Who is affected?

Eating disorders usually pop up in times of transitions, but society mostly thinks it happens in transitions of the young: puberty, leaving home for the first, starting college. Eating disorders, mostly, aren’t considered an issue for the mature adult who may be going through a career change. In reality, more and more older adults are turning with eating disorders. A study published in the International Journal of Eating Disorders surveyed almost 2,000 women ages 50 and older. More than 70% of them were currently trying to lose weight, and 80% said their weight and body shape affected their self-image. More than 10% of these women had signs of an eating disorder. This is crucial information because there are 53 million women ages 50 and older in the United States.

Eating disorders on the rise in middle-aged adults

According to experts, eating disorders are on the rise among middle-aged individuals and may also present with some unique challenges in regards to this population. Stressors impacting middle-aged individuals, which could contribute to the development or maintenance of an eating disorder include, children leaving the home, career stress, marital discord, divorce, and caring for elderly parents. Some individuals relapsed in midlife due to a stressor such as a divorce, death, or infidelity, whereas others have struggled with an eating disorder since childhood. Additionally, middle-aged individuals also may be faced with unique challenges when seeking treatment for their eating disorders.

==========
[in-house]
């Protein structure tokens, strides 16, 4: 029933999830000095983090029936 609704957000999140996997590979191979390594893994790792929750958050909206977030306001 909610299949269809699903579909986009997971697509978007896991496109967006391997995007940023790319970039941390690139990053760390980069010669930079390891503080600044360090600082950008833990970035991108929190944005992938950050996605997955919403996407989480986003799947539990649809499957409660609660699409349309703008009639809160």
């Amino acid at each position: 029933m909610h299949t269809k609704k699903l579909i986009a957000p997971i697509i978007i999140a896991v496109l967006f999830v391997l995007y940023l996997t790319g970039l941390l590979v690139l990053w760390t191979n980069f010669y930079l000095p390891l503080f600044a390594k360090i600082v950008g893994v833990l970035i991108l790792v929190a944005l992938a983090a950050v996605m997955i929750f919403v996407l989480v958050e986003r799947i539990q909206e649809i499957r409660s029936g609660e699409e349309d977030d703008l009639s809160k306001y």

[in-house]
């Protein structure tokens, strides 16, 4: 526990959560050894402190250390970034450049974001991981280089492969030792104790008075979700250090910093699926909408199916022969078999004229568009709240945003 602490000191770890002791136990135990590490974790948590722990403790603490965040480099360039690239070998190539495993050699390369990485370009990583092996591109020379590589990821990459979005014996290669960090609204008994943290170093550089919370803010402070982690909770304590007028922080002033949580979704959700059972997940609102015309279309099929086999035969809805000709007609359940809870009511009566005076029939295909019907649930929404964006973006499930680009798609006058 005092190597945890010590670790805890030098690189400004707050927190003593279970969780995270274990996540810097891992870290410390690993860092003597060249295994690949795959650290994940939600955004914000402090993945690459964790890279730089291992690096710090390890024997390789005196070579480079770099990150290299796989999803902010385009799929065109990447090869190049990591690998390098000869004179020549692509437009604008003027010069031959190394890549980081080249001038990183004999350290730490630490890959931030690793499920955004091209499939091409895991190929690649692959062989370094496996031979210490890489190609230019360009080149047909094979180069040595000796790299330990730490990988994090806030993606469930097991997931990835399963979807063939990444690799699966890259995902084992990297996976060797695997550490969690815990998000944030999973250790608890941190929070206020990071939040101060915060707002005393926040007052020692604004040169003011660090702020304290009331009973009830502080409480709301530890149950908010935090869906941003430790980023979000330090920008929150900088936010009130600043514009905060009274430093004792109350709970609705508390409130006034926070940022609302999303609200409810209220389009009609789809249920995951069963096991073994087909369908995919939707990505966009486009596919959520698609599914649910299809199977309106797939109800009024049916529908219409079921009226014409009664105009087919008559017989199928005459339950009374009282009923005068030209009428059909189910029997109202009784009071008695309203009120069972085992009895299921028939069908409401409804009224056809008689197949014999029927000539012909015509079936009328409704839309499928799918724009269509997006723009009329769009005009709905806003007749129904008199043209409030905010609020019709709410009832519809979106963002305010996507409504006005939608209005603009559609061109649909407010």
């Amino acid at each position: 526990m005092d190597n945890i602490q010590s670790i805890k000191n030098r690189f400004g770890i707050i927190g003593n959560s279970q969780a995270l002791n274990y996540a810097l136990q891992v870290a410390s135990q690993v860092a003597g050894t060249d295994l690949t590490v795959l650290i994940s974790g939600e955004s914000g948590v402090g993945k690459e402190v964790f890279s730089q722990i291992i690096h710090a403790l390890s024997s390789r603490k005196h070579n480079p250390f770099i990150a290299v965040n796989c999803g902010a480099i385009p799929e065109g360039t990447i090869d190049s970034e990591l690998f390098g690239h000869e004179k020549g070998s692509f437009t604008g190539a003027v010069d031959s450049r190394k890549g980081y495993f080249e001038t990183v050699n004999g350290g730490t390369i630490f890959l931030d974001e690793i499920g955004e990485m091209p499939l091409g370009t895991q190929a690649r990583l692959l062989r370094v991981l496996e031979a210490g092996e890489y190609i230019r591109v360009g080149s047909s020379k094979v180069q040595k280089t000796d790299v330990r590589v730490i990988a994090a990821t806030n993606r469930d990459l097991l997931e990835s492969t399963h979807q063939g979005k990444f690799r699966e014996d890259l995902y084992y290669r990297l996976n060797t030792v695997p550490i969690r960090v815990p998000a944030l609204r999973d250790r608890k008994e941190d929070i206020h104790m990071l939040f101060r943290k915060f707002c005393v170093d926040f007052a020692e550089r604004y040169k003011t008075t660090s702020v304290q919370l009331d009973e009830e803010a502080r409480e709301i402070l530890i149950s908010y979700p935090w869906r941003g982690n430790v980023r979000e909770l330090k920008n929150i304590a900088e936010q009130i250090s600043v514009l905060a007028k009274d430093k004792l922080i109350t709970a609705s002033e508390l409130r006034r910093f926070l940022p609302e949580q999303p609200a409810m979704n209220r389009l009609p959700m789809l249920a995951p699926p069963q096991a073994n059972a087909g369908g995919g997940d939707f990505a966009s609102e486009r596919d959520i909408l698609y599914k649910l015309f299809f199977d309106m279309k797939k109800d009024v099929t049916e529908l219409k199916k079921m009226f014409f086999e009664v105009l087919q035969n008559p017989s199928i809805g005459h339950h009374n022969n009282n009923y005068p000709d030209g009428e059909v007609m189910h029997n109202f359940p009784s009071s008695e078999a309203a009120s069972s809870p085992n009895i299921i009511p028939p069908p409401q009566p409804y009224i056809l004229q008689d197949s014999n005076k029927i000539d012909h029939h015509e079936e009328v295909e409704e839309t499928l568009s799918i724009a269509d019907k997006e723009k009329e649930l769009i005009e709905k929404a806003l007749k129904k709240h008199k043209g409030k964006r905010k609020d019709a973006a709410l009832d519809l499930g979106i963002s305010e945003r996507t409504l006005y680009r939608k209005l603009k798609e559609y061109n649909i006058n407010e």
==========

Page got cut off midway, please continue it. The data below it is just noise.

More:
For instance, older women may also feel they are somehow to blame for having a “girl’s disease” (since anorexia nervosa and bulimia nervosa are stigmatized as young teenager’s disorders), making it harder for them to seek or accept treatment, even though they were probably always disposed to developing an eating disorder. Another major challenge is that seeking treatment for an eating disorder may require a middle-aged individual to put their career on hold. Many middle-aged individuals in careers struggle with the following thoughts:

  • Should I share this with my clients or coworkers?
  • Will this impact my career in some way?
  • Will my coworkers, manager, and clients think that I am unstable or judge me as being “weak?

Making the decision to seek treatment and taking a break from your career

The effects of eating disorders can be debilitating, and often, a person will suffer in silence due to a variety of reasons, including shame, guilt, and fear. For the person who has an established career or business, treatment may be avoided or postponed due to fear of falling behind, losing business, work, and money. The decision to put your career on hold in order to receive treatment for your eating disorder can be challenging and the above concerns are definitely legitimate. For instance, there are important factors to consider when contemplating taking a leave of absence from work to seek eating disorder treatment, such as the financial impact, as well as potential career ramifications. As an individual’s health slowly begins to fade or eating disorder symptoms become more severe, functioning properly on the job may become more difficult. Everything from concentrating, making important decisions, relating to co-workers, traveling and more can become increasingly difficult while struggling with an eating disorder. You can determine how much you feel comfortable disclosing to your colleagues surrounding your decision. Additionally, it is possible that some may judge you for your decision to seek treatment-however its important to not blame yourself if these judgments do occur. Further, the decision to seek treatment is not a sign of weakness-rather seeking help when you are struggling is truly a sign of strength.